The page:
It would also open the path for the shots to be distributed in the global vaccine consortium, COVAX, and potentially in countries that don’t have their own regulatory agencies.

China is eager to ship its vaccines globally, driven by a desire to repair the damage to its image caused by the pandemic that started a year ago in the central city of Wuhan.

Technically, China granted conditional approval for the vaccine, meaning that research is still ongoing, and the company will be required to submit follow-up data as well as reports of any adverse effects after the vaccine is sold on the market, Chen Shifei, the deputy commissioner of the National Medical Products Administration, told a news conference.

Final proof of its effectiveness will depend on publication of more data.

Sinopharm, which has another shot under development, is one of at least five Chinese developers that are in a global race to create vaccines for the disease that has killed more than 1.8 million people.

While the Pfizer and Moderna shots have been greeted with much fanfare in the West, those shots must be stored at ultra-cold or freezer temperatures, complicating distribution.

The Sinopharm vaccine, like the AstraZeneca one, could be easier for countries around the world to handle since they can be stored at normal fridge temperatures.

Both shots, as well as Russia’s Sputnik, are expected to be supply much of the developing world. That means the cost will also be important.

AstraZeneca is expected to cost about $2.50 a dose, while Russia has said its doses will be priced at $10 for the global market. Pfizer’s vaccine costs about $20, while Moderna’s is $15 to $25, based on agreements with the U.S. government.

Chinese officials declined to name a particular price and gave conflicting statements about it. One official said it would be affordable for the Chinese public, but another jumped in to clarify that it will be free.

President Xi Jinping had previously vowed to donate a Chinese-made vaccine as a public good to the world.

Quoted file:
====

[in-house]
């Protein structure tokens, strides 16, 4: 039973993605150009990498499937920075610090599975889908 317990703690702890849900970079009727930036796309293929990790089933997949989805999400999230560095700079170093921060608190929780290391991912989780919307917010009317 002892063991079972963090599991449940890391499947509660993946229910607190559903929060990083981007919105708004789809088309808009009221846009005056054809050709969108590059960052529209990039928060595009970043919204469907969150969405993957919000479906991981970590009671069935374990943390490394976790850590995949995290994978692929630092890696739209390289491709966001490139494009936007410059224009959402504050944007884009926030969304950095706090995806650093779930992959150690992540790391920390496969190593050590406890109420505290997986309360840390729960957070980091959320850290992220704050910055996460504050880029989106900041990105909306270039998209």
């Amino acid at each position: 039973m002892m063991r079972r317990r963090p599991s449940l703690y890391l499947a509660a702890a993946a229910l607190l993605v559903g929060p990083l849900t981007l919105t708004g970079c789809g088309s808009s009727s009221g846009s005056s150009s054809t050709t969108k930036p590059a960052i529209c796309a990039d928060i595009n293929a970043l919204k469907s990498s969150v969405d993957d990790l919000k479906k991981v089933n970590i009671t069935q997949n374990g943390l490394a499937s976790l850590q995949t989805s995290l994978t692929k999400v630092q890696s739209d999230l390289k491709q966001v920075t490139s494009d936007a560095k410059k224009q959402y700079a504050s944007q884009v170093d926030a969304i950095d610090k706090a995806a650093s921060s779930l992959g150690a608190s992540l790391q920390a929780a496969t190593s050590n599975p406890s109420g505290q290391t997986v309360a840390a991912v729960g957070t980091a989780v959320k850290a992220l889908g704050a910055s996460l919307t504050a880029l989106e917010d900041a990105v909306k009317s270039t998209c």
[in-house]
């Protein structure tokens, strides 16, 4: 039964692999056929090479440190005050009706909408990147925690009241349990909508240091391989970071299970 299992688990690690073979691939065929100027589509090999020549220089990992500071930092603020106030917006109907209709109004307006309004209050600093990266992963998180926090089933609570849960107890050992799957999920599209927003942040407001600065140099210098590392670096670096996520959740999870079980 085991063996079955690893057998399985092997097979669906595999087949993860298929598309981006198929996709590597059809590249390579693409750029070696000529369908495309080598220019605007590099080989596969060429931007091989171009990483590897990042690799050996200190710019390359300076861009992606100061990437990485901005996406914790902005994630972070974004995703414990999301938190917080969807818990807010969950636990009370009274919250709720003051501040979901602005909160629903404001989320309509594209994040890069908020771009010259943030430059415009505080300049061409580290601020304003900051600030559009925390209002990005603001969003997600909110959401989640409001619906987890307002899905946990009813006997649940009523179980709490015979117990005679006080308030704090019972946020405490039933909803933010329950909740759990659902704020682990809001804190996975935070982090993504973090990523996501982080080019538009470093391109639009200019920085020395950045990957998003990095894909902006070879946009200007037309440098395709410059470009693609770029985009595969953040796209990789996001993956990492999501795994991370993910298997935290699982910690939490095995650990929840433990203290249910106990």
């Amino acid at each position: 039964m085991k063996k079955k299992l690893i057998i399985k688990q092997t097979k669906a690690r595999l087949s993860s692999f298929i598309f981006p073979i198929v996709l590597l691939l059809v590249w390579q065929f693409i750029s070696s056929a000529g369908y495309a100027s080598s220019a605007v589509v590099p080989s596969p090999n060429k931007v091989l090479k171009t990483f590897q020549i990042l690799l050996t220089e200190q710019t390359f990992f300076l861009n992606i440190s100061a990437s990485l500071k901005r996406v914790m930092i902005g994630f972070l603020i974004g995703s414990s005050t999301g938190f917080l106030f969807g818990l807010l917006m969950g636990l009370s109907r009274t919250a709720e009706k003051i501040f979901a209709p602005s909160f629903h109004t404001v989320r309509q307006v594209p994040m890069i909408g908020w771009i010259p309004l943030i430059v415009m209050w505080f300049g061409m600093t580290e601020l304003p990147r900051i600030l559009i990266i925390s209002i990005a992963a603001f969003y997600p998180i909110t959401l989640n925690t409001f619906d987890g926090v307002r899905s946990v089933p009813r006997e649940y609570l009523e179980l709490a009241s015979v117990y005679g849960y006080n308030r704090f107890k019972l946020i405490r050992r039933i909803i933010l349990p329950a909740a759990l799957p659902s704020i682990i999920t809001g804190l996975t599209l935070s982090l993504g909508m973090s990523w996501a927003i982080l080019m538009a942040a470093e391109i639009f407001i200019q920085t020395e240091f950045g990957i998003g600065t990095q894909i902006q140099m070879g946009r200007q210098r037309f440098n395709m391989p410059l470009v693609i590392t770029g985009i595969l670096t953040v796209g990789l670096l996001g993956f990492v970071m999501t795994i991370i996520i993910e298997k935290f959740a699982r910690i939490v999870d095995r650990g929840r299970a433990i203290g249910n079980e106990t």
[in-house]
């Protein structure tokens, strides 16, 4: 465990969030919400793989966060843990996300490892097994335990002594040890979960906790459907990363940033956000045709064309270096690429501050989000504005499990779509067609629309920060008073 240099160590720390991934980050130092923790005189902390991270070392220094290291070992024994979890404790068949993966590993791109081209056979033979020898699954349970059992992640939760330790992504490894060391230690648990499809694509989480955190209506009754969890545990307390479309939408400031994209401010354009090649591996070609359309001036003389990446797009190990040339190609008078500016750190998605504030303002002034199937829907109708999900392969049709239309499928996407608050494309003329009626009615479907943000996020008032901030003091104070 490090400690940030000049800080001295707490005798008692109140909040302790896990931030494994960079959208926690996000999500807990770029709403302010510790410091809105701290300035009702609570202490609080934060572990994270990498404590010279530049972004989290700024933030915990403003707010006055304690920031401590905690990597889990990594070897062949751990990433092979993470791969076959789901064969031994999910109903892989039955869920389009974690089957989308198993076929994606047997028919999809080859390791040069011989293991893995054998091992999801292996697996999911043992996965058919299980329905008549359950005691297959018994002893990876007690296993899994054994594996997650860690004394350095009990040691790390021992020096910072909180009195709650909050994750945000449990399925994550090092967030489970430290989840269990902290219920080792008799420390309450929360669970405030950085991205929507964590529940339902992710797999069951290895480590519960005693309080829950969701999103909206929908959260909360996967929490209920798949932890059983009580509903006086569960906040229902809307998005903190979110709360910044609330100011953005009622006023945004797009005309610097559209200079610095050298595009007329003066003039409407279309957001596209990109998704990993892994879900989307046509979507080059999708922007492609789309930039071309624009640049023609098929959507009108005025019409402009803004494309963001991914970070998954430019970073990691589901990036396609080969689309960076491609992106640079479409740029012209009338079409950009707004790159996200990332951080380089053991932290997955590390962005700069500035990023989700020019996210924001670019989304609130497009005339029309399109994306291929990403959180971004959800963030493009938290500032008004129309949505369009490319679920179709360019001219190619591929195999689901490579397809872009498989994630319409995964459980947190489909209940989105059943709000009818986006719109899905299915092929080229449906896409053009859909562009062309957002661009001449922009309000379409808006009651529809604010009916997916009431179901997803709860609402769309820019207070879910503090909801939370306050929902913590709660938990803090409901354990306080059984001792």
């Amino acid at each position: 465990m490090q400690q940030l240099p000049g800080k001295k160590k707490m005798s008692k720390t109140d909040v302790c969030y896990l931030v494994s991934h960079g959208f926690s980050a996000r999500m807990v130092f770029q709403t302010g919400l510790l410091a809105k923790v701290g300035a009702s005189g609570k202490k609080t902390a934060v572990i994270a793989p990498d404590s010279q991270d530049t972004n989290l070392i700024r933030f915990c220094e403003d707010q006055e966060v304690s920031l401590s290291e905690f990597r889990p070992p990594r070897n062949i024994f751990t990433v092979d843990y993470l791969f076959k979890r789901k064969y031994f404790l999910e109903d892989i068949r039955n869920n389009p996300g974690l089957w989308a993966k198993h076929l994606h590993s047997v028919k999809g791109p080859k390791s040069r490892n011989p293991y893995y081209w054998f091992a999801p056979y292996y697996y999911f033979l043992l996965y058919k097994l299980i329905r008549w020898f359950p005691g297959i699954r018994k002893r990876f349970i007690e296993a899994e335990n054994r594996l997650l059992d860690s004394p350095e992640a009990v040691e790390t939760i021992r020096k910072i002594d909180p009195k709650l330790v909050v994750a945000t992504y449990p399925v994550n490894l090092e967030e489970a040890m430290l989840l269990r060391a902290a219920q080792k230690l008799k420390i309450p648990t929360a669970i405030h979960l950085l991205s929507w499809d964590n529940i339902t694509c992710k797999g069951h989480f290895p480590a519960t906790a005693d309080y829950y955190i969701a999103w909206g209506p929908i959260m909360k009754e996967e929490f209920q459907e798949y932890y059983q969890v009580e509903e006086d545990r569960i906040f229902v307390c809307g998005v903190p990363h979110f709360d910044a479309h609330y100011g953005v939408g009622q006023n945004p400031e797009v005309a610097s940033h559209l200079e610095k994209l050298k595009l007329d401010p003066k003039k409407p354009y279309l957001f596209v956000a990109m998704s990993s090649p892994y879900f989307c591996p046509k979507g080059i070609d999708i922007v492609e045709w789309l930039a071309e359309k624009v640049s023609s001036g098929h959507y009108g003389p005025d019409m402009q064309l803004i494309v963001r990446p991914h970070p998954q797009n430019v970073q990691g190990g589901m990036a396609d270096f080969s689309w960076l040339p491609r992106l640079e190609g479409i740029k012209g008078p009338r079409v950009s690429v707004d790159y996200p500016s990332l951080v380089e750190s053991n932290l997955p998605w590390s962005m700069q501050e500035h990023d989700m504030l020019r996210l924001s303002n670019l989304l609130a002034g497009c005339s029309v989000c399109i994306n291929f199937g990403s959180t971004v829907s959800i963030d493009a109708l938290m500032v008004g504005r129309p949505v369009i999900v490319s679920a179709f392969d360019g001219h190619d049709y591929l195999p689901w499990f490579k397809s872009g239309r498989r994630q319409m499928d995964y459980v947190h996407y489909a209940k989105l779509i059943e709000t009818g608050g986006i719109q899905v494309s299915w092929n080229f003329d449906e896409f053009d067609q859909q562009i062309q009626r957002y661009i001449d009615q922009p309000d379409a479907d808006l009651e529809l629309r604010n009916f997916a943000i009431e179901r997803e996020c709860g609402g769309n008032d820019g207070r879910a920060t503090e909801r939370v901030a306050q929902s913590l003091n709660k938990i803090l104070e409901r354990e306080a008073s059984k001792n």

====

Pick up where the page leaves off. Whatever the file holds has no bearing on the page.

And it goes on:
The Sinopharm shot is already under mass production, though officials did not answer questions about current capacity. It has already been approved in the United Arab Emirates and Bahrain, and is slated for use next in Morocco.

Other countries have also been buying doses of another Chinese vaccine candidate, made by Sinovac Biotech. Turkey received shipments this week of 3 million doses, and Indonesia and Brazil have also purchased it.

Belarus and Argentina both launched mass vaccinations Wednesday using Russia’s vaccine, and Guinea has begun giving it to government officials.

In addition to the emergency vaccinations already underway in China, the country plans to start vaccinating high-risk population, such as seniors as well as people with existing chronic illnesses. Officials did not say what percentage of the population they will vaccinate in China.

“This is very exciting that there is another vaccine and one that can be distributed in locations that don’t have the cold chain,” said Ashley St. John, an immunologist at the Duke-NUS Medical School in Singapore.

“But at the same time we have to temper the excitement,” St. John added. “We have to understand the long term efficacy, effect on transmission and effect on severe disease.”

Adapted from reporting by the Associated Press